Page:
The National Association of Mutual Insurance Companies (NAMIC) has joined other industry members in an amicus brief to Colorado’s Supreme Court arguing that an employer is not liable under the tort of negligent hiring for injuries plaintiffs sustain in an automobile accident with an employee’s commute from work. 118 NAMIC member companies write 49 percent of the homeowners insurance and 39 percent of the automobile insurance in Colorado.
“NAMIC participated in filing the brief because insurance carriers would have been adversely impacted from an underwriting and claims standpoint with any legal decision increasing liability exposure for employers,” stated NAMIC’s western region state affairs manager Christian John Rataj.
On Feb. 21, the state Supreme Court upheld the Court of Appeals decision in Raleigh v. Performance Plumbing, dismissing the negligent hiring claims against the defendant. Members of the Raleigh family sued Performance for damages after they were involved in an accident with a company employee.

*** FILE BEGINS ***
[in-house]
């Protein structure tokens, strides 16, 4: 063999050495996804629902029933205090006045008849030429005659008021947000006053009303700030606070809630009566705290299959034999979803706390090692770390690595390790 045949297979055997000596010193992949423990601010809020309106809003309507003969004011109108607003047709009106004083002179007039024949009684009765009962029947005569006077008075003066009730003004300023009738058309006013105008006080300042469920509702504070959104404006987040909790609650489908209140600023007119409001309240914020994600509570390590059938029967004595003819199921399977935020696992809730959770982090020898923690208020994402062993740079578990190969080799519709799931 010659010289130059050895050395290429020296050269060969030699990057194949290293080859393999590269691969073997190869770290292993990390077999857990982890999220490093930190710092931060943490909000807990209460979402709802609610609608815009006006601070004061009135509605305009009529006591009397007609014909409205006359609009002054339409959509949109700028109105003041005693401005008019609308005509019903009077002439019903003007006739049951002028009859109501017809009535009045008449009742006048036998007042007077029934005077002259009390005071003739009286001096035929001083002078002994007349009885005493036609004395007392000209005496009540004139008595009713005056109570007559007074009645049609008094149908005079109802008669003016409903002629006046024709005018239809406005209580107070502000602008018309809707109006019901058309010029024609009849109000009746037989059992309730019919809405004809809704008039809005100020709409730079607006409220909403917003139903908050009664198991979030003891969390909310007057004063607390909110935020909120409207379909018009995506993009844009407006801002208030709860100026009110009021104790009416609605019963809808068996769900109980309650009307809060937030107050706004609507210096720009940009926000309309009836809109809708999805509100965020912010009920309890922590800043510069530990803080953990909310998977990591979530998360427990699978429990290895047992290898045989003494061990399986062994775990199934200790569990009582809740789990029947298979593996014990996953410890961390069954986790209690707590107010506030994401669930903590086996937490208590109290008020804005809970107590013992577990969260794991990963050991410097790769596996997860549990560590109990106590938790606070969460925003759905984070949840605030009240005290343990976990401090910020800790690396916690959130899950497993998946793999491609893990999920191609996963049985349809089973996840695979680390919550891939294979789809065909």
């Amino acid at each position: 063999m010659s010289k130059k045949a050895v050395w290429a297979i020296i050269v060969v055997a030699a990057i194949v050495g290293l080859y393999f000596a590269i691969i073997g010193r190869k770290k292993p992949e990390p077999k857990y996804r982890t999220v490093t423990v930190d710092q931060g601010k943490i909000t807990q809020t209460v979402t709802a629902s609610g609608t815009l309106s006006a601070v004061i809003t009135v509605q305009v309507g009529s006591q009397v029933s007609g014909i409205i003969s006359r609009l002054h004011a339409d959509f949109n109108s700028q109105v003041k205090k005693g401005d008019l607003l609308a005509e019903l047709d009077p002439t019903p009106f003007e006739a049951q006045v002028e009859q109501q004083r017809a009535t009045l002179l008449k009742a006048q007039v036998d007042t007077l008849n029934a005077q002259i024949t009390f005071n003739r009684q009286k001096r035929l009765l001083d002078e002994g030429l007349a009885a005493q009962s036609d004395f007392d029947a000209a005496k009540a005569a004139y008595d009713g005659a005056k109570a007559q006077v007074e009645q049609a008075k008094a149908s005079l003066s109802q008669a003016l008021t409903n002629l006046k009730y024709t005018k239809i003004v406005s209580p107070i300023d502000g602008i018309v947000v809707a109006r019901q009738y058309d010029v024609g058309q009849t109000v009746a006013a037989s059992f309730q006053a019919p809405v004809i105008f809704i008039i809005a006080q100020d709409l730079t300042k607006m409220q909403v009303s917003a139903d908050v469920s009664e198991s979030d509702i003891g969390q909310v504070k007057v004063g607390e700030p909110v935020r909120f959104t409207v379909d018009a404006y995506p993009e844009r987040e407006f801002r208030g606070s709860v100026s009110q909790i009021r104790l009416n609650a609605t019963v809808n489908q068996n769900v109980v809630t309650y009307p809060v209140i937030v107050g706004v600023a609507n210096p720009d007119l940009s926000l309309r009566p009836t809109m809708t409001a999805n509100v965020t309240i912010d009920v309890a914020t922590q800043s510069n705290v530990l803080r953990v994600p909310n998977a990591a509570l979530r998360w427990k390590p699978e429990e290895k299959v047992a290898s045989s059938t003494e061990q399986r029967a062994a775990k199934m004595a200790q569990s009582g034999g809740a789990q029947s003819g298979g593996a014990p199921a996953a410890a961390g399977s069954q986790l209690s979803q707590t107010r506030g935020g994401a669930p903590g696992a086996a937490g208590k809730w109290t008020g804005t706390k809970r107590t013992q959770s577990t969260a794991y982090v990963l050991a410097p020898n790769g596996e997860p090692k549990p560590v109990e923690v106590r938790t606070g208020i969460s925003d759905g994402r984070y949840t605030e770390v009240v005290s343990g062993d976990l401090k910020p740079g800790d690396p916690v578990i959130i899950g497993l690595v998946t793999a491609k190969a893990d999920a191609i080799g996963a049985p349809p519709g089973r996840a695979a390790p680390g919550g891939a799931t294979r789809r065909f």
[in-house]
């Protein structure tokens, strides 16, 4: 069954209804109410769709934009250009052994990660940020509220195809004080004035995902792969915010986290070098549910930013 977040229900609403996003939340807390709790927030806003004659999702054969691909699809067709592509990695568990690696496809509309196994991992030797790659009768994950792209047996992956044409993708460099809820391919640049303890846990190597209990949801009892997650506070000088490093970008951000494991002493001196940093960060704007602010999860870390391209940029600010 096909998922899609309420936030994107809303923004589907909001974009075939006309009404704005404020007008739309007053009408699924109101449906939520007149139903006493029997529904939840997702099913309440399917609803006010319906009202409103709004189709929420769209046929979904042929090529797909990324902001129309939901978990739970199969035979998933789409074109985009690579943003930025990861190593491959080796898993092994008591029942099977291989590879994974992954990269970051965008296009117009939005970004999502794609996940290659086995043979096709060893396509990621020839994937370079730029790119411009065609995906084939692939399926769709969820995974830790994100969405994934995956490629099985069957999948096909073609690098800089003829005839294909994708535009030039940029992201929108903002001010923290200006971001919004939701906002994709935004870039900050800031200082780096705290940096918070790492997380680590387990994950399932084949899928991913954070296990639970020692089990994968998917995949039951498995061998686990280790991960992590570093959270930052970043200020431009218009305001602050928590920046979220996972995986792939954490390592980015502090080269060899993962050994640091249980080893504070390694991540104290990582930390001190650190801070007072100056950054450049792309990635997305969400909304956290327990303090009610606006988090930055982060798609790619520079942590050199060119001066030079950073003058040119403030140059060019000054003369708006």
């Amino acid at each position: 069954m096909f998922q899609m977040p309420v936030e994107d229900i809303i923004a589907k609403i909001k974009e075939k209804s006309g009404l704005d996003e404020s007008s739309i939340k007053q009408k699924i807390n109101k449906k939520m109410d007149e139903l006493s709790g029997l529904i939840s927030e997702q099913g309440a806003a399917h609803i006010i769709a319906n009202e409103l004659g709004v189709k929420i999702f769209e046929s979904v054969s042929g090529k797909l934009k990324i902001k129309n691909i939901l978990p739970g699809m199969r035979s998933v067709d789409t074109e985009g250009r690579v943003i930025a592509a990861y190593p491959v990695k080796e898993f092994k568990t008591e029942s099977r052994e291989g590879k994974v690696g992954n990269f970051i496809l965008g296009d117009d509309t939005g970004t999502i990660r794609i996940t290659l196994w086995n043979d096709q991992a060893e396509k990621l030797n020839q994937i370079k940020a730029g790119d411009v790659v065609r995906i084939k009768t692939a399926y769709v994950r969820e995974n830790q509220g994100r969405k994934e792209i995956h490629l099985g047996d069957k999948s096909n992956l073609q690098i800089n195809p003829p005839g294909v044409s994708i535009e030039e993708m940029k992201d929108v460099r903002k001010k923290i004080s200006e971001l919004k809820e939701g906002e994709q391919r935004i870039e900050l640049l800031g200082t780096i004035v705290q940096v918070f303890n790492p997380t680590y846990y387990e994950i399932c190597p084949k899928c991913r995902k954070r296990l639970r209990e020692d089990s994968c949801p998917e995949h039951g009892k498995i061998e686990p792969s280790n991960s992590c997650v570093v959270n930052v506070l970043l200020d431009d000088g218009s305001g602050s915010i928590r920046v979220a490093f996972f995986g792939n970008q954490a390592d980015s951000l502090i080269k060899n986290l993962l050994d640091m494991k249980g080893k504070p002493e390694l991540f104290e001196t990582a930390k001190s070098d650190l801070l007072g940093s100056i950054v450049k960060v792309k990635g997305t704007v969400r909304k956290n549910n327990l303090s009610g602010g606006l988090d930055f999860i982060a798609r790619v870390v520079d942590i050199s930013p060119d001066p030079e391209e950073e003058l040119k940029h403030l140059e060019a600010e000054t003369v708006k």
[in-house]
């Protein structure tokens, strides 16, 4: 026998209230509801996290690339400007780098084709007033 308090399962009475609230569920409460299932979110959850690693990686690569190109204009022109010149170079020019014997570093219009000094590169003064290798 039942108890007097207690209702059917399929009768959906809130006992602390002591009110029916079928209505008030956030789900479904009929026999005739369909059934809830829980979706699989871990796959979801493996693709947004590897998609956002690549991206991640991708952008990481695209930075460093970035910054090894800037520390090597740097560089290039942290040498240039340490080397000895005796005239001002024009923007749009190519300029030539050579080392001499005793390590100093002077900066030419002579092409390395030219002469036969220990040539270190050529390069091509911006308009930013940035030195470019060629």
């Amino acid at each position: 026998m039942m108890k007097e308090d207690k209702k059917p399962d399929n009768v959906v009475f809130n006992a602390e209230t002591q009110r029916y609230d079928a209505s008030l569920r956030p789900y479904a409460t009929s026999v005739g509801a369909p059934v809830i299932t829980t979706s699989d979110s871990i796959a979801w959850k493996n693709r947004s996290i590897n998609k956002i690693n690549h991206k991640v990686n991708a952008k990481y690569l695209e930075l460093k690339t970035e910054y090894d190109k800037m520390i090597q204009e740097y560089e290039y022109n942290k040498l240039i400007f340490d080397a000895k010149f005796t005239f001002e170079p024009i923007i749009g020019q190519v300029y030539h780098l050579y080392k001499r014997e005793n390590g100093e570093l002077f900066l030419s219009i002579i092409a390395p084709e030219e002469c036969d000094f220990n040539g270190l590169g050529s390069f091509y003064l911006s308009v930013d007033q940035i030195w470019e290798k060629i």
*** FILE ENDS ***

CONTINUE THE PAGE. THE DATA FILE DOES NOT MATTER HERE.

According to the Supreme Court, the accident occurred after the employee had finished his workday and the scope of negligent hiring did not extend to the plaintiff because the job for which it hired the employee did not include driving to and from work.
“The Performance Plumbing holding is important to the insurance industry, because it should discourage plaintiff attorneys from trying to assert negligent hiring claims against employers in cases where there is no factual nexus between the employee’s negligence and the scope of the employee’s professional responsibilities to the employer,” said Rataj.
“Case law has regularly held that an employer is not typically liable for an employee’s negligence that occurs during an employee’s commute, so it’s logical and reasonable for the Court to hold that there is no liability for negligent hiring under the same circumstance.”
The court’s holding has not been published at this time.
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